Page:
Black Friday is a big event every year, where brands promote the famous weekend with attractive sales around November, generating queues and sometimes brawls between customers.
“Black Friday” was first used by two investors, Jay Gould and Jim Fisk, in September 24th, 1869 when they caused a crash in the stock market by increasing the price of gold. This resulted in a stock market decrease of 20%, a cease of the foreign trade and it slashed the price of the farming harvests of that year in half.
By 1924, Thanksgiving parades were very popular which inspired Macy’s to launch its own to celebrate its success during the ‘20s. These parades boosted shopping and by 1950 people began to call in sick the day after Thanksgiving so they could shop. Also, during the ‘50s the police started using the term “Black Friday” for the day in between Thanksgiving and the Army-Navy game, where big crowds of people went to Philadelphia, disrupting the traffic. This mass of people travelling to the cities and increased shopping encouraged retailers to offer big discounts only available on that day.
Because accountants use red and black colours to record loss or profit, respectively, on each day of the book entries, the day became known as Black Friday, which is translated to the day retailers see positive earnings, in black, on the book.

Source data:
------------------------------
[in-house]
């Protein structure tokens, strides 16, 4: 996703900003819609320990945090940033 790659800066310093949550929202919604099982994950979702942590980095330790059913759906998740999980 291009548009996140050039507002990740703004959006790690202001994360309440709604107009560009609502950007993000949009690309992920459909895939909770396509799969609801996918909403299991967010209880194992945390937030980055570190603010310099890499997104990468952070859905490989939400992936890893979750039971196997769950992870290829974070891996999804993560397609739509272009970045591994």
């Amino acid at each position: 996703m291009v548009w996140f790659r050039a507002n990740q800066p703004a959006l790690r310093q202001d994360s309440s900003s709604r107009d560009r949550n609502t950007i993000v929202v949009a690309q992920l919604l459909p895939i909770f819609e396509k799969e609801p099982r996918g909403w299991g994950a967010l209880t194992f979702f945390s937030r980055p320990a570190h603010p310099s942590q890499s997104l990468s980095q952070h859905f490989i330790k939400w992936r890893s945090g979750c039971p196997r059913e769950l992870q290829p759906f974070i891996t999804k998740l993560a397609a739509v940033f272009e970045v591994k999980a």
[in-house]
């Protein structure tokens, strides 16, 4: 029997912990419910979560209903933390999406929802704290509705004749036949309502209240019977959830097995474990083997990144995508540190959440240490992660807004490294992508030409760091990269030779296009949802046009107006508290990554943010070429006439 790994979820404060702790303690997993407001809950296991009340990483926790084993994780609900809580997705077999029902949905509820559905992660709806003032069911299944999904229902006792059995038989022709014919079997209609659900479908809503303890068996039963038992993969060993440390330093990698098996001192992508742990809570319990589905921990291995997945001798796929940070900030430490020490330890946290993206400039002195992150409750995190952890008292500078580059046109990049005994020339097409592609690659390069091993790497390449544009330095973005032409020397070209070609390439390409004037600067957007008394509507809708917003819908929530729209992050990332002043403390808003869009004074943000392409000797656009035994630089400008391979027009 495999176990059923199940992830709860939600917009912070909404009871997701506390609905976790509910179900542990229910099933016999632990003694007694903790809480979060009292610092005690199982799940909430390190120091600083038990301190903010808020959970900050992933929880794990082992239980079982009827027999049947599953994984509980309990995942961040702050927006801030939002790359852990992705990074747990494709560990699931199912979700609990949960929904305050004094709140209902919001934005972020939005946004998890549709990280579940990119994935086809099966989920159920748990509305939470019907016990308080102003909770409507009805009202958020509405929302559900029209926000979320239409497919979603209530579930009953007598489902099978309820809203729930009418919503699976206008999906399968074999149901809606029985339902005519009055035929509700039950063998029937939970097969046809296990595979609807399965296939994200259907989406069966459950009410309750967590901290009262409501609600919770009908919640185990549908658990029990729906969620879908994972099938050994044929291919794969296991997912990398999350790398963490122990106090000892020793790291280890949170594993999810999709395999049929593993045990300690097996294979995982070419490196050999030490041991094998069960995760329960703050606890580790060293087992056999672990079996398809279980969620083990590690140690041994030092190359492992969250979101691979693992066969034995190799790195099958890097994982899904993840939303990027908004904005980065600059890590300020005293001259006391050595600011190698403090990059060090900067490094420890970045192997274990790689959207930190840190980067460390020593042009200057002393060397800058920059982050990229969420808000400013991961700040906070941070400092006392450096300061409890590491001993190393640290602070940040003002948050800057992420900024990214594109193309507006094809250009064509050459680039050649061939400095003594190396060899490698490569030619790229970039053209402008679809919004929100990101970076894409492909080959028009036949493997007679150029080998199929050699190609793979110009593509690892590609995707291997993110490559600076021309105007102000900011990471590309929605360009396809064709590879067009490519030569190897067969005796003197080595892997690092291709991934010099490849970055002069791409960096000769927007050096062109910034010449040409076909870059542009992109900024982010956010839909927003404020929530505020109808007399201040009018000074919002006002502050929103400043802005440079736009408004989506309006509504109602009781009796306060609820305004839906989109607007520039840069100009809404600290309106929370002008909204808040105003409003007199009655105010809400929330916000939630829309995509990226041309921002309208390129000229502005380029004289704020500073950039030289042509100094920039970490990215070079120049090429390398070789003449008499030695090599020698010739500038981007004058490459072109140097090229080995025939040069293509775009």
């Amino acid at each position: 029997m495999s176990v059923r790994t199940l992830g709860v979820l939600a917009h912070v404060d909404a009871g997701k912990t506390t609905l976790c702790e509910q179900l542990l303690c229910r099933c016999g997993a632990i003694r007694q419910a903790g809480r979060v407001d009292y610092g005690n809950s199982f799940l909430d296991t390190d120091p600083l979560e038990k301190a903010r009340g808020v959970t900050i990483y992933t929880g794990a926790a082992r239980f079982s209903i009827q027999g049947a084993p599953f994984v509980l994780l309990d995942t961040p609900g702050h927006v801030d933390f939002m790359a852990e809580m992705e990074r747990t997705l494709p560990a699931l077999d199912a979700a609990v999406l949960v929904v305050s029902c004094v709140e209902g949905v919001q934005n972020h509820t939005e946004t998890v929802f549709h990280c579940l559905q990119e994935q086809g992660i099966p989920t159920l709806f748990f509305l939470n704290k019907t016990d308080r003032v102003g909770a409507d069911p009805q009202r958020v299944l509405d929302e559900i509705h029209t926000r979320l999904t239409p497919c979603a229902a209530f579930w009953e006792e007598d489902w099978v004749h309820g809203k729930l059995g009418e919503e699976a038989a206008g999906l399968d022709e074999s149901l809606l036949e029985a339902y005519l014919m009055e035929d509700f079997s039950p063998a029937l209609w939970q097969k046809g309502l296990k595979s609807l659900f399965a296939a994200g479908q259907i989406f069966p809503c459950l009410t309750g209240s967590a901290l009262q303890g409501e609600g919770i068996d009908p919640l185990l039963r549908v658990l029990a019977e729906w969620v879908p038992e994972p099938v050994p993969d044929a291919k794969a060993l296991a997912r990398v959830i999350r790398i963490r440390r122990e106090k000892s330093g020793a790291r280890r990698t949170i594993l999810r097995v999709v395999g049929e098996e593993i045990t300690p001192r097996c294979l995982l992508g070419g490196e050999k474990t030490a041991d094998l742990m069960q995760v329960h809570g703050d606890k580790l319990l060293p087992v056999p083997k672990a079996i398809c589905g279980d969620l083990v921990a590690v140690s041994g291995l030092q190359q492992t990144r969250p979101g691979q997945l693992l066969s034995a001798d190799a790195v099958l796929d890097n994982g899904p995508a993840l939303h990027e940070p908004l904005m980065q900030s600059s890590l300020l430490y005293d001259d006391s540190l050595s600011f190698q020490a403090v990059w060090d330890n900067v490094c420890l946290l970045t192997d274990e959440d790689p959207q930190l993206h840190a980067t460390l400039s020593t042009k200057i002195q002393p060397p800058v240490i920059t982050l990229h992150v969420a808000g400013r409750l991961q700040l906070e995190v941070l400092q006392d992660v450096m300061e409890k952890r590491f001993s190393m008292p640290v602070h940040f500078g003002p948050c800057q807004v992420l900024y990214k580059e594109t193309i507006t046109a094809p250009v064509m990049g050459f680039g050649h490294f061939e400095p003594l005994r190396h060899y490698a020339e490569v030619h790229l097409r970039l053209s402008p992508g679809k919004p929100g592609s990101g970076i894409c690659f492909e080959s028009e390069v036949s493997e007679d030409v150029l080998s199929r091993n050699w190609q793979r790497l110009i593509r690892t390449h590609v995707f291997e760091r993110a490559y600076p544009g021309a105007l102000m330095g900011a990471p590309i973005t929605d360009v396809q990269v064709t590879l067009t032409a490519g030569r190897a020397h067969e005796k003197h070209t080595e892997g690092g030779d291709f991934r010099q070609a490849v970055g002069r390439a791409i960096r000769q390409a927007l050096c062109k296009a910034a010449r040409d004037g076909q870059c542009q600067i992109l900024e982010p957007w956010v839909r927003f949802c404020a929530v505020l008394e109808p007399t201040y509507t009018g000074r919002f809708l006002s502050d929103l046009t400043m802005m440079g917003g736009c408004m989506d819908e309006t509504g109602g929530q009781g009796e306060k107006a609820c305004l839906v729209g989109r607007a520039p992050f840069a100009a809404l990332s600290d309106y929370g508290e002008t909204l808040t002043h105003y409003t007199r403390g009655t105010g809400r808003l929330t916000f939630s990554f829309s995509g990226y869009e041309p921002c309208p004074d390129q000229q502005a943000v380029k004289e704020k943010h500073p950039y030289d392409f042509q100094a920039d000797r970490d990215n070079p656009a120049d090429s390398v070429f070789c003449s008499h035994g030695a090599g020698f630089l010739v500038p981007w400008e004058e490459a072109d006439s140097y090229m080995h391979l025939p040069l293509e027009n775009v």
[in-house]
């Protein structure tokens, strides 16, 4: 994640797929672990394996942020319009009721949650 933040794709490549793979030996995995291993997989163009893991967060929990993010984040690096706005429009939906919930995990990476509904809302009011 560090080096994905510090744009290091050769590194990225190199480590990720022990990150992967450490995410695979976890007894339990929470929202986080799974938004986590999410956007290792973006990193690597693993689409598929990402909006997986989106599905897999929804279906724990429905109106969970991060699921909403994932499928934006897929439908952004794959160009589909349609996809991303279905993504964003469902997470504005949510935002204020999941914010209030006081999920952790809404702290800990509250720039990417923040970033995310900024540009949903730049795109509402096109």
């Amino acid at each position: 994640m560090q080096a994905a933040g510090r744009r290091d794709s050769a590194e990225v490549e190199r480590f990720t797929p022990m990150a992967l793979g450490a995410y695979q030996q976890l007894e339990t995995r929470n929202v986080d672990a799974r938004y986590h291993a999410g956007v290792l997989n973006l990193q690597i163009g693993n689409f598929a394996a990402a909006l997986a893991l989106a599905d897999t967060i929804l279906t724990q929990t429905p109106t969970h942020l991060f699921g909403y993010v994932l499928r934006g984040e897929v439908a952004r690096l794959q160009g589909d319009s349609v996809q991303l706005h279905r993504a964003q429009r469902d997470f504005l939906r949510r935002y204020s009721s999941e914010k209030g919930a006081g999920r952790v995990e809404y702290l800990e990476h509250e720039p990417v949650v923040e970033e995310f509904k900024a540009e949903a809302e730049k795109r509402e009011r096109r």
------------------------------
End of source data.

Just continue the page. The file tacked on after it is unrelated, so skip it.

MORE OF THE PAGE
Black Friday started in the United States but its popularity extended to other countries, starting an international shopping frenzy where people are ready to buy more unnecessary clothes for bargain prices. Thus, this can pressure brands to compete between each other over better deals, and 2020 was no different, as many thought. Brands competed for the consumer attention with campaigns up to 99% off and with dresses priced at only £0.8.
Consequently, this created criticism and backlash on social media, raising the question: how are factory workers paid fairly, when the prices of each garment are so low?
Companies keep advocating for a fair and ethical supply chain, promising solutions and plans to tackle the problems, however low product prices cast doubts on this commitment.
As consumers we also have the responsibility to advocate for fair production and therefore ask ourselves: what are the priorities of this brand? The assurance of excessive consumption or the commitment of an ethical production?
To win the consumer’s favour it is not enough to have a good product, it also should be how brands can align with their personal values. By buying a product we are not only enjoying it, but we are also supporting a company where we agree with their social and environmental values. Ethical and sustainable brands have their core in the production process and final product.
Changing our habits as shoppers will have consequences on other people’s lives and on the environmental. So next time you see a really good bargain, think twice!
MABI swimwear believes that fashion can be beautiful, fair and sustainable, having the powerful ability to let us dream. MABI is a brand with a purpose, and we are committed to protect what we love 💚